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Location tracking probe expands despite 2001 FCC law requiring all phones track users

The US House and Senate is widening investigations into mobile location tracking, despite a federal mandate on the books since 2001 that requires wireless carriers to track the location of users.

A report by Reuters noted that the the House Energy and Commerce Committee has sent letters to Apple, Google, HP, Microsoft, Nokia and RIM requesting more information about how devices use and store location data.

The US Senate is also addressing privacy concerns, similarly tipped off by a report that Apple's iOS 4.x devices maintain an internal database cache of generalized location data that appears to never go away, and is compiled regardless of whether Location Services is turned on or not.

The issue has stoked the strongest bipartisan cooperation in American politics seen in recent history, and appears to be generating more interest and scrutiny by elected officials than Net Neutrality, the BP oil spill, employment or the economy at large.

However, the US Congress originally passed the 1996 Telecommunications Act, under which the Federal Communications Commission mandated that, as a report by Geek.com from 2001 noted, all wireless devices "be able to locate 67 percent of callers to 911 within 50 meters that elect the handset solution while those using network technology must be able to locate the caller within 100 meters," a rule that expanded to cover all new cell phones by late 2002.

The purpose of the tracking law was to enable 911 operators to locate mobile users in an emergency. Enhanced 911 services (E911) require mobile operators to relay an emergency caller's location within 50 to 300 meters. E911 laws also apply to many VoIP and femtocell products, such as AT&T's 3G MicroCell, and complicated the deployment of that device due to requirements that callers' locations must be trackable for emergency response purposes.

What has changed in the last decade is that cell phones have shifted from being simple phone devices to being full fledged computers. When Apple's iPhone debuted in 2007, most smartphones ran JavaVM, which limited the capabilities of third party apps.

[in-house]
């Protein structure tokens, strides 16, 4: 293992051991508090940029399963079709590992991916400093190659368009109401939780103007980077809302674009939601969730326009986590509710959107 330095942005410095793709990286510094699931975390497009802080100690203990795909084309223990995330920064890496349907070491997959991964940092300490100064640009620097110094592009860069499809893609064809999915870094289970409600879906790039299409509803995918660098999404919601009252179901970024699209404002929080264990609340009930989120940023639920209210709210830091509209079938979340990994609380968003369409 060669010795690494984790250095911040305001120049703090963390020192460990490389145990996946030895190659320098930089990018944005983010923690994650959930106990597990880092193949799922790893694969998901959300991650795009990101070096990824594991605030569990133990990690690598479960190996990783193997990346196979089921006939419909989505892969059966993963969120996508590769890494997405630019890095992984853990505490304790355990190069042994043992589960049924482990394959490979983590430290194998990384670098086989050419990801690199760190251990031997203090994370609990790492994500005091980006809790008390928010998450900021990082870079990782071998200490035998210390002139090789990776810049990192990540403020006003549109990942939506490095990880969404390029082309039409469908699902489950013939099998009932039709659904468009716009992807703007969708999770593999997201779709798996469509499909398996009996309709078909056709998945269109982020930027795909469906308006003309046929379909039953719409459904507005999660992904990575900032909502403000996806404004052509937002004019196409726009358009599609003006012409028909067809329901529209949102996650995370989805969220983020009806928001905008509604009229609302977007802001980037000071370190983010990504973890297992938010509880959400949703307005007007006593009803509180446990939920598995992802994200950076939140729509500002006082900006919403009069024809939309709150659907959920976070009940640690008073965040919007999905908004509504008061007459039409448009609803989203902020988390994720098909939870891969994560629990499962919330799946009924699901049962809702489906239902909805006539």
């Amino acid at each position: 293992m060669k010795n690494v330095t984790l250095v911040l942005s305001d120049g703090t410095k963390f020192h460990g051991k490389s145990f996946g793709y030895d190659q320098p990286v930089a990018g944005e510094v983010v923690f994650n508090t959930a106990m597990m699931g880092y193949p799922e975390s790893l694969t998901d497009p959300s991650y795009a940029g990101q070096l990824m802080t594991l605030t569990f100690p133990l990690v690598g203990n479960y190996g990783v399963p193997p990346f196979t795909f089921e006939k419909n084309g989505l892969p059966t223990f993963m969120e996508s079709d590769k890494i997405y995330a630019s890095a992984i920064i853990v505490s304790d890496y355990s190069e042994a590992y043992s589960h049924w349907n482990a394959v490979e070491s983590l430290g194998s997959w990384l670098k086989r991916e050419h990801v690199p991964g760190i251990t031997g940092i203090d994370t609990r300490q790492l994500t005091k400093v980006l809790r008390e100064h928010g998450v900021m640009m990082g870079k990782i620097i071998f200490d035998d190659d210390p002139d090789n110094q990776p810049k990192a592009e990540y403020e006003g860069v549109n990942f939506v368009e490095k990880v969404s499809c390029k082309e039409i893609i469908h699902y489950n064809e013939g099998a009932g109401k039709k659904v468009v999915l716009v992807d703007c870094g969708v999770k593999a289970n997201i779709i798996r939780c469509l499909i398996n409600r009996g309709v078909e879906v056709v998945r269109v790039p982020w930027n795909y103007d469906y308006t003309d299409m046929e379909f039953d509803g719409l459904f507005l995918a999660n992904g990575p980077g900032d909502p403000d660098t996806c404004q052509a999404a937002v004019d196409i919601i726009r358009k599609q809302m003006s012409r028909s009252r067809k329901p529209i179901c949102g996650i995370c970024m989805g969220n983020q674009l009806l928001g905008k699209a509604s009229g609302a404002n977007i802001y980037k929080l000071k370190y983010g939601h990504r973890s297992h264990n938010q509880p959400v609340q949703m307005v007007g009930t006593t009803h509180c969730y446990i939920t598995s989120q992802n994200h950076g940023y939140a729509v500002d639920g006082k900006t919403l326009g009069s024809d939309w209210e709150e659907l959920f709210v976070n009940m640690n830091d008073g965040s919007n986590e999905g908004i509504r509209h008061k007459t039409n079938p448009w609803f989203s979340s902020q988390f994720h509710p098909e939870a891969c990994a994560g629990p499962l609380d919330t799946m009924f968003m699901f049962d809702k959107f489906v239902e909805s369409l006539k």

After Apple added user-accessible GPS services to the iPhone 3G and opened its App Store, it tightly restricted how third party apps could access Location Services, forcing them to ask the user for permission to access location information.

Google's Android OS enhanced the existing Java phone market among vendors such as Motorola, LG and Samsung to run apps of similar sophistication as Apple's iOS, but it also takes a more permissive approach to users' privacy, asking users to grant apps broad rights to access hardware features at their installation.

Both Apple and Google have since expanded their use of location data to power location-based advertising, with both creating opt-out routes for users who do not wish to have their location data used for such purposes. Apple also uses location data to enable users to remotely locate, lock or wipe data from their devices using MobileMe.

Apple has been the target of particular scrutiny for using a database that caches location data to rapidly calculate the user's current location. While this data remains on the phone and is backed up to iTunes, press reports have portrayed it as being instantly delivered to Apple to maintain up to the minute reports of the exact location of the company's 189 million iOS devices.

A similar panic regarding the use of location data as outlined in Apple's iOS privacy policies was converted into the shocking headline "Apple collecting, sharing iPhone users' precise locations" in a piece by David Sarno of the LA Times last summer, generating a swift populist reaction by two congressmen.